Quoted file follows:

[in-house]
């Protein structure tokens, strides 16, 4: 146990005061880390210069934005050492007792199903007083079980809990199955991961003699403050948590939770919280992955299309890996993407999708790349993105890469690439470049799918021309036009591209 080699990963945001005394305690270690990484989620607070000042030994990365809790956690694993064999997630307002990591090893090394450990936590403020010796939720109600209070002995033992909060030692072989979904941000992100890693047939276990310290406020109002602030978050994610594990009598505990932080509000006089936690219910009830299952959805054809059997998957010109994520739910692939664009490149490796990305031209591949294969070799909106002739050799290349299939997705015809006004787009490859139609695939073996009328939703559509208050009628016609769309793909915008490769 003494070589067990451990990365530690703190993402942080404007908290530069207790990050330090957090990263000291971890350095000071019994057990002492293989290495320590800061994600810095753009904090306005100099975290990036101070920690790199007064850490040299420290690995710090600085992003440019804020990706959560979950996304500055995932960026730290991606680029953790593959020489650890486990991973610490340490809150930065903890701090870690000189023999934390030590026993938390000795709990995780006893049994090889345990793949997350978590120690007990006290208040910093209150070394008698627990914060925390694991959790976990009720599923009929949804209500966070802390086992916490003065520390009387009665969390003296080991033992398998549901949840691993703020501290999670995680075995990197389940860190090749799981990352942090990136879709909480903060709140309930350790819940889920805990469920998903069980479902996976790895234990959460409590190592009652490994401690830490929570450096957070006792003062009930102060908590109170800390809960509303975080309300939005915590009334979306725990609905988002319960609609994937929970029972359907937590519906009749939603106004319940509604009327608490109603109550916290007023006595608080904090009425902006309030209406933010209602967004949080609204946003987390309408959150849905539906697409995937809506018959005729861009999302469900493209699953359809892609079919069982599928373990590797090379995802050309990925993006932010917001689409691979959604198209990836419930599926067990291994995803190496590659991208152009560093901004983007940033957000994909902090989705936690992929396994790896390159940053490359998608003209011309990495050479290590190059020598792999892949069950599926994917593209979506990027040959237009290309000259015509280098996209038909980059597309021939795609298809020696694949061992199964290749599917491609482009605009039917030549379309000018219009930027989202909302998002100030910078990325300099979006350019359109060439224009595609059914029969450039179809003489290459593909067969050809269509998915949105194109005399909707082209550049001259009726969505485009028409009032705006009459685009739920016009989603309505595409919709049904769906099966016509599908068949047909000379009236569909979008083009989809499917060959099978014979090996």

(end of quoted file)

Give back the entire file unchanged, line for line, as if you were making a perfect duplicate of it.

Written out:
[in-house]
């Protein structure tokens, strides 16, 4: 146990005061880390210069934005050492007792199903007083079980809990199955991961003699403050948590939770919280992955299309890996993407999708790349993105890469690439470049799918021309036009591209 080699990963945001005394305690270690990484989620607070000042030994990365809790956690694993064999997630307002990591090893090394450990936590403020010796939720109600209070002995033992909060030692072989979904941000992100890693047939276990310290406020109002602030978050994610594990009598505990932080509000006089936690219910009830299952959805054809059997998957010109994520739910692939664009490149490796990305031209591949294969070799909106002739050799290349299939997705015809006004787009490859139609695939073996009328939703559509208050009628016609769309793909915008490769 003494070589067990451990990365530690703190993402942080404007908290530069207790990050330090957090990263000291971890350095000071019994057990002492293989290495320590800061994600810095753009904090306005100099975290990036101070920690790199007064850490040299420290690995710090600085992003440019804020990706959560979950996304500055995932960026730290991606680029953790593959020489650890486990991973610490340490809150930065903890701090870690000189023999934390030590026993938390000795709990995780006893049994090889345990793949997350978590120690007990006290208040910093209150070394008698627990914060925390694991959790976990009720599923009929949804209500966070802390086992916490003065520390009387009665969390003296080991033992398998549901949840691993703020501290999670995680075995990197389940860190090749799981990352942090990136879709909480903060709140309930350790819940889920805990469920998903069980479902996976790895234990959460409590190592009652490994401690830490929570450096957070006792003062009930102060908590109170800390809960509303975080309300939005915590009334979306725990609905988002319960609609994937929970029972359907937590519906009749939603106004319940509604009327608490109603109550916290007023006595608080904090009425902006309030209406933010209602967004949080609204946003987390309408959150849905539906697409995937809506018959005729861009999302469900493209699953359809892609079919069982599928373990590797090379995802050309990925993006932010917001689409691979959604198209990836419930599926067990291994995803190496590659991208152009560093901004983007940033957000994909902090989705936690992929396994790896390159940053490359998608003209011309990495050479290590190059020598792999892949069950599926994917593209979506990027040959237009290309000259015509280098996209038909980059597309021939795609298809020696694949061992199964290749599917491609482009605009039917030549379309000018219009930027989202909302998002100030910078990325300099979006350019359109060439224009595609059914029969450039179809003489290459593909067969050809269509998915949105194109005399909707082209550049001259009726969505485009028409009032705006009459685009739920016009989603309505595409919709049904769906099966016509599908068949047909000379009236569909979008083009989809499917060959099978014979090996």